Who is the “he” the speaker returns to find? There is no definitive answer. The person the speaker seeks can be both a lover or a loved one and a part of himself with whom he is seeking to make contact. The latter point makes sense when one considers the third section in which the speaker addresses his own heart a number of times, encouraging it to “feel.” The assumption must be, then, that the speaker has had a difficult time feeling before he returned.

Concrete imagery appeals to the senses. Ali uses concrete images that are also symbolic and universal to evoke ideas and emotions familiar to most readers. Some of these include “fire,” signifying purification and ruin; “lamp,” signifying insight; and “heart,” signifying passion and emotional turmoil. Taken as a whole, Ali’s imagery suggests powerful yet conflicting emotions, which underline his speaker’s state of mind.

Media Adaptations

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Last Updated on May 7, 2015, by eNotes Editorial. Word Count: 38

Asia Pacific Forum has produced an audiocassette tribute to Ali, which includes the poet reading from his work. A copy can be received by writing to Asia Pacific Forum, WBAI 99.5 FM, 120 Wall Street, 10th Floor, New York, NY 10005.

Bibliography and Further Reading

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Last Updated on May 7, 2015, by eNotes Editorial. Word Count: 349

Advani, Rukun, “Agha Shahid Ali: A Few Memories,”, dec/8/lr120801agha.htm (last accessed January 2003), December 8, 2001.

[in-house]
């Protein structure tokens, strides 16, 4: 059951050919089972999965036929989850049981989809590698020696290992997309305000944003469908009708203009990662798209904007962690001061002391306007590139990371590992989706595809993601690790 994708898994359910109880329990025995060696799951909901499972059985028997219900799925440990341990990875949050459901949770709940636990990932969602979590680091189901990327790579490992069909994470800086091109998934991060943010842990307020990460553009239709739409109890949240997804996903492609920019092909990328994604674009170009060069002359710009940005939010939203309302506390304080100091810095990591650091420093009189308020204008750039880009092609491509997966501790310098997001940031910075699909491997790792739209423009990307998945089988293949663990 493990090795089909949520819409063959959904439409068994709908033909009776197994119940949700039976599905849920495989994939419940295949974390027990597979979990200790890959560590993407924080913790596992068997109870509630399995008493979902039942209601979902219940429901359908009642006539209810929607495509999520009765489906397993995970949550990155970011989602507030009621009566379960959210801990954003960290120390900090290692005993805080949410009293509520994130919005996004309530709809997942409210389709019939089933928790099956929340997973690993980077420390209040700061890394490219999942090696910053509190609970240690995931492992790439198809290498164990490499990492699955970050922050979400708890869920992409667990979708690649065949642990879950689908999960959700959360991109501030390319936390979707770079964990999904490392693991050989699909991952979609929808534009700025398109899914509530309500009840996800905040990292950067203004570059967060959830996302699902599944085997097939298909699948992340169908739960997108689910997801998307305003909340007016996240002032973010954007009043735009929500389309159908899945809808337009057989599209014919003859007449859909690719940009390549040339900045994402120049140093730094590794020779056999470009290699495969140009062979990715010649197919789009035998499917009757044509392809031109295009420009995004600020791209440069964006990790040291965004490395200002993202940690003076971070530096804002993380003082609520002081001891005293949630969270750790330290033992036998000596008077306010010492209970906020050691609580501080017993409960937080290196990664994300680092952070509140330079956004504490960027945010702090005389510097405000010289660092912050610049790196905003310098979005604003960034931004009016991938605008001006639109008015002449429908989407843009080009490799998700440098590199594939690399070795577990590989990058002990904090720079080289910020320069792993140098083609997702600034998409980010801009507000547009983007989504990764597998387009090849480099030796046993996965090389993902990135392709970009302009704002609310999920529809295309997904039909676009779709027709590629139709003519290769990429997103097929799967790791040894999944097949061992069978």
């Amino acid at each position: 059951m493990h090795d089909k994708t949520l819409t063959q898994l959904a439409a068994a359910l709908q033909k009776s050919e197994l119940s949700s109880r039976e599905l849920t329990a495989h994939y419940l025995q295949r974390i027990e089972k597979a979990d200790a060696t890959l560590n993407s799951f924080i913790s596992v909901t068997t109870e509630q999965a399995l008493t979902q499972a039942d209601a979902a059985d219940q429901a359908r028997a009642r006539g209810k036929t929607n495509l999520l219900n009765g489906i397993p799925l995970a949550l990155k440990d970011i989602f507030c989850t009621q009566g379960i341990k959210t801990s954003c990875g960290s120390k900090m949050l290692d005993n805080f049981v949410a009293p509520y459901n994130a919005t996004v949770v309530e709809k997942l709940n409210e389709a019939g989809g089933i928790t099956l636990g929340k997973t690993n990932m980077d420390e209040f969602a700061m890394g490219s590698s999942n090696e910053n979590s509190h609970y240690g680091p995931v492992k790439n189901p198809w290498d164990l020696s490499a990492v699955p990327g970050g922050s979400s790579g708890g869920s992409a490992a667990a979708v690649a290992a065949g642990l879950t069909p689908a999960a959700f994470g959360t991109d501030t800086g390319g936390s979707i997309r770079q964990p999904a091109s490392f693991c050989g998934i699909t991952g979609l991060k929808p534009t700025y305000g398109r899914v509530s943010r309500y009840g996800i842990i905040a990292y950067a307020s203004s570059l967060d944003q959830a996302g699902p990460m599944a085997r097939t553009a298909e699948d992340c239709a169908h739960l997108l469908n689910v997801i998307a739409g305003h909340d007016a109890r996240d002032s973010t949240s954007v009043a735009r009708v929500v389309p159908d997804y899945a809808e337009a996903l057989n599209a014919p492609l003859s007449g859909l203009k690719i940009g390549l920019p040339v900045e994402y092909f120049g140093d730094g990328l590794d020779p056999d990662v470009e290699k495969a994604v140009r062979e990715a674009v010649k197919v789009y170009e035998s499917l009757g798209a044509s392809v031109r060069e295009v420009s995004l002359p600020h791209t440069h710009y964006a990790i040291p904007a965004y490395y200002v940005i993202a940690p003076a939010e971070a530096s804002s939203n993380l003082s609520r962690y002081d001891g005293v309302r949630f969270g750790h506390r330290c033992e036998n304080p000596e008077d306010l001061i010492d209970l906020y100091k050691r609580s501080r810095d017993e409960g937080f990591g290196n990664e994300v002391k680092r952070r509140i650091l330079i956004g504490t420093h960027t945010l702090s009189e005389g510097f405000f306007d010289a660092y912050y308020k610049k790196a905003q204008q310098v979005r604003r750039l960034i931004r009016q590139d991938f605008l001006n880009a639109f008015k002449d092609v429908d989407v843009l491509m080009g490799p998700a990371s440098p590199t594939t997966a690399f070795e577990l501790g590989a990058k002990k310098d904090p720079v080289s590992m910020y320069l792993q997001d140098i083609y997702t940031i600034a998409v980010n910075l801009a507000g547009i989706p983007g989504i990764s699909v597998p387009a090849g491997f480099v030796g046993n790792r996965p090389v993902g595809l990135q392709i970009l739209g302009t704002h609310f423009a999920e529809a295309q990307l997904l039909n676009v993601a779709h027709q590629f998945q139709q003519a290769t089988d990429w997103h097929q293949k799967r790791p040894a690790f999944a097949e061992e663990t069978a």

Ali, Agha Shahid, “The Country Without a Post Office,” in The Country Without a Post Office, W. W. Norton, 1997, pp. 48–51.

Brainard, Dulcy, and Sybil S. Steinberg, Review of The Country Without a Post Office, in Publishers Weekly, Vol. 244, Issue 8, February 24, 1997, pp. 86–87.

Bryant, Eric, Review of The Country Without a Post Office, in Library Journal, Vol. 117, No. 12, July 1997, p. 102.

Gamalinda, Eric, “Poems Are Never Finished: A Final Interview with Agha Shahid Ali,” in Poets & Writers, Vol. 30, No. 2, March–April 2002, pp. 44–51.

Guillory, Daniel L., Review of The Country Without a Post Office, in Library Journal, Vol. 122, No. 13, August 1997, p. 92.

Hopkins, Gerard Manley, The Poems of Gerard Manley Hopkins, 4th ed., edited by William H. Gardner and Norman H. MacKenzie, Oxford University Press, 1970, p. 101.

King, Bruce, Review of The Country Without a Post Office, in World Literature Today, Vol. 71, No. 3, Summer 1997, p. 590.

Miller, J. Hillis, “Narrative,” in Critical Terms for Literary Study, edited by Frank Letricchia and Thomas McLaughlin, University of Chicago Press, 1990.

Further Reading
Ashcroft, Bill, Gareth Griffiths, and Helen Tiffin, eds., The Post-Colonial Studies Reader, Routledge, 1995. This anthology provides the most comprehensive selection of texts in postcolonial theory and criticism to date, featuring ninety of the discipline’s most widely read works. Well-known theorists, such as Edward Said, Gayatri Spivak, and Homi Bhaba, are represented, and their essays have been edited for clarity and accessibility.

Ganguly, Sumit, Conflict Unending, Columbia University Press, 2002. Ganguly presents a concise, dispassionate summary of each Indo-Pakistani conflict since 1947, foregrounding the two countries’ claims to Kashmir.

Kak, Subhash, Secrets of Ishbar: Poems on Kashmir and Other Landscapes, Manohar Publishers, 2000. The first part of this book details the author’s memories of Kashmir, and the second part describes landscapes of his imagination. Critics claim Kak is one of India’s finest poets.

Said, Edward, Orientalism, Vintage Books, 1978. Said’s study of how the West has historically represented the “Arab” world ranks as one of the most important works of postcolonial theory.